Small movie theaters struggle to switch from film to digital

Apr 26, 2013

Edie Rollings holds a 35mm film reel in the projection room at the Ritz Theater in Thermopolis.
Edie Rollings holds a 35mm film reel in the projection room at the Ritz Theater in Thermopolis.
Credit Rebecca Martinez

Going to the movies has been a favorite pastime since the dawn of film… but Hollywood studios expect to stop printing movies on actual film before the end of this year. They’re switching over to a digital format, which requires all-new equipment… and the cost of the transition is proving prohibitive for some small Wyoming theaters. Wyoming Public Radio’s Rebecca Martinez filed this report.

(struggling to open reel box)

EDIE ROLLINGS: They come in on these. These are they reels that they come in on. Then we take the film off of the reels and we put it on the platter. And so this particular movie was seven reels.

REBECCA MARTINEZ: Edie Rollings owns the Ritz Entertainment Center in Thermopolis. She’s unpacking the reels of the Oscar-winning “Lincoln” from a pair of boxes in the projection room at her single-screen movie theater. Like a handful of other small theaters in Wyoming, the Ritz still shows movies on good old-fashioned 35 millimeter film. Rollings says she has to wait until after bigger first-run theaters use the reels before she can get them, and reels are getting scarcer.

ROLLINGS: We still have movies out there, but once Fuji quits making 35mm film, then there won’t be any movies available until we turn to digital.

MARTINEZ: It’s a lot cheaper for Hollywood studios to make digital copies of a movie and send them around the country on tiny hard drives than to print and ship enormous – and finite – film reels. Some people argue that digital offers better sound and picture quality, too. Big theaters started switching out their film set-ups for digital about 10 years ago. According to industry estimates, about 85-percent of theaters in North America have digital systems now. And so they’re getting ready to stop producing movies on film. But Edie Rollings has a problem with this.

ROLLINGS: We have to have digital projector, we have to have a new screen, we have to have a new sound system. We have to basically change everything. And what that means to us is between 65- and 70-thousand-dollars.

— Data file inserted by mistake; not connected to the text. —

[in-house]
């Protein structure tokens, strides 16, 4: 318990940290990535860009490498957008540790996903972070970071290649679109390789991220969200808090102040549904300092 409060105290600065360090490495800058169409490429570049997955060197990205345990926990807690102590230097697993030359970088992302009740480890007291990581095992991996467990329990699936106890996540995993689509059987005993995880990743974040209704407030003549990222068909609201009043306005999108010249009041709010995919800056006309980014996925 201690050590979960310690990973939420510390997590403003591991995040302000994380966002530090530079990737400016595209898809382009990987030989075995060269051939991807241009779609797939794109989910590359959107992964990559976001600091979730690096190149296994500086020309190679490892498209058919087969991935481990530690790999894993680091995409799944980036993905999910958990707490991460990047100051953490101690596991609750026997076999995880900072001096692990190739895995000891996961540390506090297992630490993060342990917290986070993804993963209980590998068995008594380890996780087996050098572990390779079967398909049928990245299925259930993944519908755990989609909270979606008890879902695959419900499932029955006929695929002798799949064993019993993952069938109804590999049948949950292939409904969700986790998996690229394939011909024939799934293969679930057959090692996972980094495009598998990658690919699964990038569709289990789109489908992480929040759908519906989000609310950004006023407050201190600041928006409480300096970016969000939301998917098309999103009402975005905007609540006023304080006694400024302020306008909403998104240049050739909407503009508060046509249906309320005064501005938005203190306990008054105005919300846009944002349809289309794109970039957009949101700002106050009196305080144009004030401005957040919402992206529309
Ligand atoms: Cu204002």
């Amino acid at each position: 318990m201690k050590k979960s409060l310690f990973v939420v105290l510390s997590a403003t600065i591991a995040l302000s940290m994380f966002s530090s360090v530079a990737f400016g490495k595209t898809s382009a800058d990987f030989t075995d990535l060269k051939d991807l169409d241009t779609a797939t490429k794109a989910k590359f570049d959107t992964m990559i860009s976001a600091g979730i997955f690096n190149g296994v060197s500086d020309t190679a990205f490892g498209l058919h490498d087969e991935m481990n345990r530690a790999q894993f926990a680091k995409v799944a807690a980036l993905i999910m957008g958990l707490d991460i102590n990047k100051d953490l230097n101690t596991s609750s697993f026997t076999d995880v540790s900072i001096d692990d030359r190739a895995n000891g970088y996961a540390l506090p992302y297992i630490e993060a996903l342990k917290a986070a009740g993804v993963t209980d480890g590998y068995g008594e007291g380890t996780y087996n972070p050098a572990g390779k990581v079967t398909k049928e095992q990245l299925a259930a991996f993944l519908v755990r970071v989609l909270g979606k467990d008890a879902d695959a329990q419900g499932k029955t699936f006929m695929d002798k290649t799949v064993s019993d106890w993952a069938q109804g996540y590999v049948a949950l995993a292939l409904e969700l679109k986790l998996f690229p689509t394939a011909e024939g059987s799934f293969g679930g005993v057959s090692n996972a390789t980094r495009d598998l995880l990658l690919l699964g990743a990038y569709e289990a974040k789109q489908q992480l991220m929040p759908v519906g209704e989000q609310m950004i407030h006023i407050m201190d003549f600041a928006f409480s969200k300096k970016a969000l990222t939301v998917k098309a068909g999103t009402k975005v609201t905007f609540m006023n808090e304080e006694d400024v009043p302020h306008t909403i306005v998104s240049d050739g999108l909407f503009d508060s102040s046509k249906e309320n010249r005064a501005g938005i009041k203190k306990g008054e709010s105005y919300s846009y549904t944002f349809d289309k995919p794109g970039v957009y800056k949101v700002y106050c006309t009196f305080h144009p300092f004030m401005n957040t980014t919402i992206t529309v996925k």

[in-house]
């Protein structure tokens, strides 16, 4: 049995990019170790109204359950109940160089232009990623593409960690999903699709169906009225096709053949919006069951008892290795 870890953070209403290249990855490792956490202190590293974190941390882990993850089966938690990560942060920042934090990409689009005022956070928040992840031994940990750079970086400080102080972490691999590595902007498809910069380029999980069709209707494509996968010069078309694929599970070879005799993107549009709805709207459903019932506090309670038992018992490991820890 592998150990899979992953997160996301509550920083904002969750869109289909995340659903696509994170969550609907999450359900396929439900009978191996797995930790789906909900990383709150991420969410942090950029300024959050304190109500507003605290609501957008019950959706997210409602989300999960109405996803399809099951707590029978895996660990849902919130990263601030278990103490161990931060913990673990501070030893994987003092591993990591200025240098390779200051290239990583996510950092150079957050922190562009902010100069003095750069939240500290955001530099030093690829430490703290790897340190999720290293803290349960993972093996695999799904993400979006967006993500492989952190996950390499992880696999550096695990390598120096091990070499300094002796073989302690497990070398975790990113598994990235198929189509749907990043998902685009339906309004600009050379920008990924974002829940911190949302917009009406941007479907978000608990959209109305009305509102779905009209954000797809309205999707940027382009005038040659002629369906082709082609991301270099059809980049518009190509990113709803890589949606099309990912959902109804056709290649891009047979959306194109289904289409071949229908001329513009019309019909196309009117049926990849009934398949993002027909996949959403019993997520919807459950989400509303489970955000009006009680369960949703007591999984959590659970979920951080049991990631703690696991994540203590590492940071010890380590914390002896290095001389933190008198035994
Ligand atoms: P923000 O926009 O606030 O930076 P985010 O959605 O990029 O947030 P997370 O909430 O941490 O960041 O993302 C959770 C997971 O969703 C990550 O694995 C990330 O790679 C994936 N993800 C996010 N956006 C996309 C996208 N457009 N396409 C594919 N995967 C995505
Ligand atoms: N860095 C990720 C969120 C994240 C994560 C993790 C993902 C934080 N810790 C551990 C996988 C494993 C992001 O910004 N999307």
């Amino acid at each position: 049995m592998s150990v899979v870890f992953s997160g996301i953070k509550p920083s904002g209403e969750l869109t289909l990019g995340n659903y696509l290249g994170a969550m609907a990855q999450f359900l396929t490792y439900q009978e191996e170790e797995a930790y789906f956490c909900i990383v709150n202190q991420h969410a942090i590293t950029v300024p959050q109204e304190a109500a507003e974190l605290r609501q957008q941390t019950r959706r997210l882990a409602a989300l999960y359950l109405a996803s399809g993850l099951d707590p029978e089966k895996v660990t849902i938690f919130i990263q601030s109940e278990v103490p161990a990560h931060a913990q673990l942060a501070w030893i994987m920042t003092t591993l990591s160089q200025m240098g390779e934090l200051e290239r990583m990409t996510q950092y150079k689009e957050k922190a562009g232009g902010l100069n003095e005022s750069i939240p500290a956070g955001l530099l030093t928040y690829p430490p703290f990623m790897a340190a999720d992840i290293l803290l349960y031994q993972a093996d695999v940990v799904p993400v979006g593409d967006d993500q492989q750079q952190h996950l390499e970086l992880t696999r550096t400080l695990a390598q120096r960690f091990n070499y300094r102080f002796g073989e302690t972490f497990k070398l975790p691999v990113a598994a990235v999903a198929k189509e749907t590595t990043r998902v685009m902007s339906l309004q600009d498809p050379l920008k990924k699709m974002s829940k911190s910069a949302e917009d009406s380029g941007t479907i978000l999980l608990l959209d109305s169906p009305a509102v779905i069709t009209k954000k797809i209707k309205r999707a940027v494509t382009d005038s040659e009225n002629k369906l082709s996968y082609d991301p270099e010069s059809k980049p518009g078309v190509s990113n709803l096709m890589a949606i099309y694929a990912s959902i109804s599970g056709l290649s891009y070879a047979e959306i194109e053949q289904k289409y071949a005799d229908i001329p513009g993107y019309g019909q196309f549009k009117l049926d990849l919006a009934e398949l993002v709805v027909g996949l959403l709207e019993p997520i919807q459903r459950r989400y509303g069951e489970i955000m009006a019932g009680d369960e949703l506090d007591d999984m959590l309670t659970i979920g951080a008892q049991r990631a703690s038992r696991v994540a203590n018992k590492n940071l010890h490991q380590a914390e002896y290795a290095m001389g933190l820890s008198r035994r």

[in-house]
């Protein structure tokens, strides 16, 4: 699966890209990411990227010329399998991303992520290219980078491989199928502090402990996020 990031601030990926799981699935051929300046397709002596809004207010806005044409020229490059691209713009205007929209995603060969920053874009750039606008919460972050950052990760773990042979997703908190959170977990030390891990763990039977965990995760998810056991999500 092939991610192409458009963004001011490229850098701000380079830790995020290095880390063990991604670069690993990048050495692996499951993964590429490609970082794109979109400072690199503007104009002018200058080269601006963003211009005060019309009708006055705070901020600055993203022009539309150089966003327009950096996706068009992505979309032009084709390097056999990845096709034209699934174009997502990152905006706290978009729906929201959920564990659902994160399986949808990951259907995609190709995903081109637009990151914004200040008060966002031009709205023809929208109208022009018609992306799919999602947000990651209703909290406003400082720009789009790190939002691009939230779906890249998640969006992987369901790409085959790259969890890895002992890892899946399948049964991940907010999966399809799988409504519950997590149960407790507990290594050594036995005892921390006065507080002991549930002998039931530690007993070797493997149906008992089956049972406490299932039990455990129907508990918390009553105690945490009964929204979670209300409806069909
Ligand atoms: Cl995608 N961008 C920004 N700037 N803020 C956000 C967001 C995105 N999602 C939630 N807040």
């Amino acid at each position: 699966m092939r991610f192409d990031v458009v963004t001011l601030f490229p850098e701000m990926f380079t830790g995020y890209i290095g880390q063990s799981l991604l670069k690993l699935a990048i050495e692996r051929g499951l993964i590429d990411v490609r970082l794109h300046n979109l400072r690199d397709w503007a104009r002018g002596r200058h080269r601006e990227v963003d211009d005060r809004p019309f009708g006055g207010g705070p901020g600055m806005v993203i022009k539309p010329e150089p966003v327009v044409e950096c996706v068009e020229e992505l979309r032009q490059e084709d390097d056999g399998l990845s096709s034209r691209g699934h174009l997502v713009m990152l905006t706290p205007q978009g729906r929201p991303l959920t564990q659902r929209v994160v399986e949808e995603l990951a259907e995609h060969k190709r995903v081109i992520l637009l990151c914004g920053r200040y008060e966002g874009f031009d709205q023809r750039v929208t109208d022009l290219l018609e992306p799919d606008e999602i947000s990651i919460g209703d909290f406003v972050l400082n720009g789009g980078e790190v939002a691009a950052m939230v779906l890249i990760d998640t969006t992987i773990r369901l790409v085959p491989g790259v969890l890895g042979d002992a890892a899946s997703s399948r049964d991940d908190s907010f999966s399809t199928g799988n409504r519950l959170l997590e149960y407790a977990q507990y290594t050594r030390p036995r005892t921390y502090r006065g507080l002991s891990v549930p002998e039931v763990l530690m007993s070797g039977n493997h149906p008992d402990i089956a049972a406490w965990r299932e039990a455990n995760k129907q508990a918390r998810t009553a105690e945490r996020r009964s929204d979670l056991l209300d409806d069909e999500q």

MARTINEZ: She says it’s money she doesn’t have. Some theaters, however, did get help.

Bill Campbell owns the Centennial Theater in Sheridan and converted to digital two-and-a-half years ago. He took advantage of a deal offered by the Cinema Buying Group. Under the virtual print fee rollout arrangement, studios used the money they saved from discontinuing reel printing to help pay for participating theaters to switch to digital systems. Campbell says it covered about 85-percent of his transition costs. But a lot of small theaters didn’t qualify for assistance, and were left to fend for themselves. Campbell says that was a short-sighted decision.

BILL CAMPBELL: If they take a movie too late in the run after the national break, they would not be eligible to receive virtual print. So it did become a problem, and it is a problem for some of the smaller theaters.

MARTINEZ: Many small theaters break even or make a small profit, but not enough for a one-time equipment upgrade of tens-of-thousands of dollars. A number of communities around Wyoming have pulled together to raise money for their theater’s changeovers.

The non-profit Laramie Film Society is dedicated to preserving Laramie’s historic Wyo Theater and bringing critically acclaimed movies to the Spring and Fall Film Series there – instead of the lucrative blockbusters that play in a first-run theater across town. The owners of the Wyo declined to comment for this story, but Film Society President Ana Barbir says her group has a plan to help cover the transition.

ANA BARBIR: What we’re throwing around is applying for different grants, doing a Kickstarter campaign. That’s probably where a majority of the money’s gonna come from. We’ve looked at different theaters… There are theaters around the country that are doing a similar thing, and some have been more successful than others.

(clip of movie)

ACTOR 1: Four score and seven years ago our fathers brought forth from this continent, a new nation, conceived in Liberty, and dedicated to the proposition that all men are created equal.
DANIEL DAY LEWIS: That’s good, thank you.
ACTOR 2: Now we are engaged in a great civil war…

(bring under)

MARTINEZ: It’s a good turnout for a Tuesday night at the Ritz theater in Thermopolis. Movie goers sit in the dark, munching popcorn and watching Daniel Day Lewis pull off an impressive performance as Abraham Lincoln. Little flecks and squiggles from imperfections on the 35 millimeter film dance across his face.

Thermopolis resident Pauline Denton says she and her girlfriends come to the movies every Tuesday. Aside from bars, she says the Ritz is a major gathering place in the small town.

PAULINE DENTON: As far as high schoolers, this is it. They go to show either Friday night or Saturday night, it’s one or the other, because we don’t have anything else to offer them. We really don’t.

(film projector sound)

MARTINEZ: Ritz owner Edie Rollings says they’ve raised about 13-thousand of the 65-thousand dollars they needs to switch to digital. She says efforts to secure grants and loans have fallen apart, and she’s hoping a big donor will come along soon. For now, the film reels are still coming, and the old projector is still busy every night. Until that changes, she says, she isn’t going to come up with a Plan B.

For Wyoming Public Radio, I’m Rebecca Martinez.